Columbus Expands Safe Streets, Launches New Initiatives Amid Homicide Surge
Four people died in Columbus this weekend in homicides, bringing the city's total number of homicide deaths to 39. In response, the city of Columbus is rolling out several new public safety initiatives and expanding the scope of several existing ones.
Columbus hit a historic high in 2017 when 143 people died of homicides. That dropped over the next two years, as the homicide rate fell by 28% in 2018 and again by 33% in 2019.
But last year, Columbus reached a new record: 175 homicides.
Columbus Division of Police commander Smith Weir says there’s been an “explosion in terms of gun shots throughout the city” so far in 2021. The city has Shottspotter technology – which uses microphone-like sensors to detect gunfire – installed in the Hilltop, Linden and on the South Side.
“Through Shotspotter, we know that in the three regions we have throughout the city that detect gunshots, October 1-March 8, 4,183 incidents of gunfire in the city, in those regions, 15,852 rounds,” Weir says.
Weird compared those numbers to the same time period the year before, from late 2019 to early 2020, when the statistics were half as high: 2,138 gunshots and 7,619 rounds.
“While the Columbus Neighborhood Safety Strategy worked, the spike in homicides and other violent crimes that happened for different reasons in 2017, the violence we’re seeing is different,” said Columbus Mayor Andrew Ginther at a press conference Tuesday. “It’s primarily related to the global pandemic and the economic crisis it’s brought around the world and to cities around the country. COVID-19 thrust many residents into crisis with housing, food insecurity, lack of consistent in-person education.”
Several of the measures announced Tuesday focus on life coaching, mentorship and employment opportunities for young people.
“At the recommendation of the men of Linden, who I met with on a couple different occasions, we’re investing in Growing UP: an initiative that provides comprehensive education, development and employment that’s focused on young men from the Linden community who need stable jobs so they can raise a family and contribute to the community,” Ginther says.
Growing UP will be run by the New Salem Community Development Corporation, and asks older men to volunteer to lead opportunities for younger men. Ginther expects to reach 30 young men through the pilot launch and expand the program for the next few years.
The city will invest $80,000 in this effort, and may scale up funding depending on the program’s success.
Columbus also announced a partnership with End the Violence, a program run by two former gang members that aims to assist youth and young adults in maneuvering their lives away from crime. Ginther predicts that the effort will serve about 80 people. The city will invest $500,000 in this effort.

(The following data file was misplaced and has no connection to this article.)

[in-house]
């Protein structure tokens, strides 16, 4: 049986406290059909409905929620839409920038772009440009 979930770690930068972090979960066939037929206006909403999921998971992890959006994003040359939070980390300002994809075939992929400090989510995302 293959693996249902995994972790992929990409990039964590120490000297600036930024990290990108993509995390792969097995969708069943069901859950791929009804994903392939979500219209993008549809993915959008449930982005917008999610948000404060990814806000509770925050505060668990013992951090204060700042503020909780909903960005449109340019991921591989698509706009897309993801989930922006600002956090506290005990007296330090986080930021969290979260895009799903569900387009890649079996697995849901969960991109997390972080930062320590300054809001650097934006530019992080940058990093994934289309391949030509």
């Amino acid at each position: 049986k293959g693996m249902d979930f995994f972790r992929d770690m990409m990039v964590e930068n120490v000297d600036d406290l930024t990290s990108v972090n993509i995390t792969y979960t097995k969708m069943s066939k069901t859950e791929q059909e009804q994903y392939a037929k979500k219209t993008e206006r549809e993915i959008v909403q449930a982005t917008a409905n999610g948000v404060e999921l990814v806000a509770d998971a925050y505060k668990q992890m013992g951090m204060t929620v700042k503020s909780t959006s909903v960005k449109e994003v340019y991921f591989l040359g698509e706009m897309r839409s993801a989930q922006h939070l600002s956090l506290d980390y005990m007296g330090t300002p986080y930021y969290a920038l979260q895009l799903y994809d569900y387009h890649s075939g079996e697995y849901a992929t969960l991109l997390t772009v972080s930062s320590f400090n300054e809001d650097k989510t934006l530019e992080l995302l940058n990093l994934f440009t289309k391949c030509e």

Funding for both programs will come from the Basic City Services Fund and President Biden’s American Rescue Plan.
Ginther said he also asked leaders in a Central Ohio Mayors and Managers Association meeting Friday to work with him and county judges to find diversion programs for young people caught up in gun violence. He says six people at the meeting agreed to work with him, although he did not mention them by name.
Old Measures Expanding
In the meantime, Columbus will expand several already-existing public safety programs it deems positively impactful: ReRoute, Safe Neighborhoods and Safe Streets.
ReRoute, which is run by the CARE Coalition, involves micro-interventions for at-risk young people. The program provides grief counseling and resources to address housing inequalities and food insecurity.
Ginther says ReRoute has impacted 46 people so far, and he will double the number of interventionalists and social workers to expand the effort citywide.
Safe Neighborhoods focuses on violent offenders who are on probation and deemed risks to re-offend. The collaboration involves the city’s public safety department and Franklin County Court of Common Pleas, giving participants direction for navigating social services.
Right now, Safe Neighborhoods works with individuals, but the city is working on expanding the program into a group model housed at three churches in different neighborhoods. The churches have not been named yet.
Lastly, the city will expand Safe Streets, a bike patrol program through Columbus Police. That effort will expand to include first shift in addition to second shift, and will run from spring to fall instead of just the summer. Ginther plans to get the program started again this April.
Funding for the expansions is not set in stone yet, says city spokeswoman Robin Davis. Some of the expansions will involve hiring people, and those budgets have not been finalized.